xargs vs. exec {}

Clock fleur de lis

There is a bit of a debate in some circles about using xargs vs. the -exec {} option that’s built into find itself. To me, however, it’s not much of a debate; -exec isn’t nearly as good as xargs for what I use find for. I tend to use it to perform tasks involving many files. “Move all these files there”, “copy all those directories there”, “Delete these links.”, etc.

This is where -exec breaks down and xargs shows its superiority. When you use -exec to do the work you run a separate instance of the called program for each element of input. So if find comes up with 10,000 results, you run exec 10,000 times. With xargs, you build up the input into bundles and run them through the command as few times as possible, which is often just once. When dealing with hundreds or thousands of elements this is a big win for xargs.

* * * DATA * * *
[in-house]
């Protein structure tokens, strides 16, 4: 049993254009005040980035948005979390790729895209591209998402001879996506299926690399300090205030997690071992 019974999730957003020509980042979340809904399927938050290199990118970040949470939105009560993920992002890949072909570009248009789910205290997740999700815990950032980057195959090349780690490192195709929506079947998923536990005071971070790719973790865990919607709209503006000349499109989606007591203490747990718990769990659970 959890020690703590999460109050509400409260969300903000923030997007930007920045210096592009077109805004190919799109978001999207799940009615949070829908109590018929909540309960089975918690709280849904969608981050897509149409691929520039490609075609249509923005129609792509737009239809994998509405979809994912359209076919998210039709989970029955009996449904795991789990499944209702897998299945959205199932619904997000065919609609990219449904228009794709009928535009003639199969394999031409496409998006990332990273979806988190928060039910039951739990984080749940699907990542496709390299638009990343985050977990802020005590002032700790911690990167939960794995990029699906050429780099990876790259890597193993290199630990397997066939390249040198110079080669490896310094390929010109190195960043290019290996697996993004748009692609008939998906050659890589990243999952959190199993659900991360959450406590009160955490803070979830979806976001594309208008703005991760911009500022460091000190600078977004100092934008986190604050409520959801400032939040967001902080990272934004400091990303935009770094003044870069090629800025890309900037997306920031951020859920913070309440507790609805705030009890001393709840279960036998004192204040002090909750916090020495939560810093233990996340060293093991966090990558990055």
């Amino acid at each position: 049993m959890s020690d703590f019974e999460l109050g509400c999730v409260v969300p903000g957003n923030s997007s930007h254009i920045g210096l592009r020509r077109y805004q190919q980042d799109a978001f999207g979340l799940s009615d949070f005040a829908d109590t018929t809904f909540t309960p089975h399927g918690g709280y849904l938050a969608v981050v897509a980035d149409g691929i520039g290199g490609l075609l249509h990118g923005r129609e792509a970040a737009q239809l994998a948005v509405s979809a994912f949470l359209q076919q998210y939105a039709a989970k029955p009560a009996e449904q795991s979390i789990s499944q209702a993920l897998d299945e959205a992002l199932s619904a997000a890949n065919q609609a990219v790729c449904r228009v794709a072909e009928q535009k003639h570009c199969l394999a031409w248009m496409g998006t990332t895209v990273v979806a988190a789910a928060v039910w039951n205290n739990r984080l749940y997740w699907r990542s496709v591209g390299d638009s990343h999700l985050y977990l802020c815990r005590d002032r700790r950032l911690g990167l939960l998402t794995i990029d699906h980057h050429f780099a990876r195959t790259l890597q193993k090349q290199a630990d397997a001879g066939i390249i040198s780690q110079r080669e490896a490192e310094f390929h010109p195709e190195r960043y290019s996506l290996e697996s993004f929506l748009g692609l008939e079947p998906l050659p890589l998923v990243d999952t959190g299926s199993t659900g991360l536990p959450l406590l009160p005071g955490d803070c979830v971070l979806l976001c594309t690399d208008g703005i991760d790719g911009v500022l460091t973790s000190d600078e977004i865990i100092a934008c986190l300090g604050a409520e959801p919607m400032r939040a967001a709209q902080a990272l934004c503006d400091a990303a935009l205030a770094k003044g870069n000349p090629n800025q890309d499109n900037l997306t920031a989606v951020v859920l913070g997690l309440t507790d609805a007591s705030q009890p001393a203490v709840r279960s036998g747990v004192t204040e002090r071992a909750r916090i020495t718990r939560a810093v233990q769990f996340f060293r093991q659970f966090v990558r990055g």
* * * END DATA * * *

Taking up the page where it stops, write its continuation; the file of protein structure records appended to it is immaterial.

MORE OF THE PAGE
That’s all nice and stuff, but you probably want to see it in action, right? Let’s run some numbers. Below is a listing of 1,668 .jpg files on my OS X system using both -exec and xargs:

time find . -name "*.jpg" -exec ls {} \;

real 0m6.618s user 0m1.465s sys 0m4.396s

Hmm, that’s not bad — seven seconds for over around 1,600 files, right? Let’s try it with xargs.

# time find . -name "*.jpg" -print0 | xargs -0 ls
real    0m1.120s
user    0m0.594s
sys     0m0.527s

That’s one (1) second vs seven (7) seconds. Seriously; xargs is the way to go.

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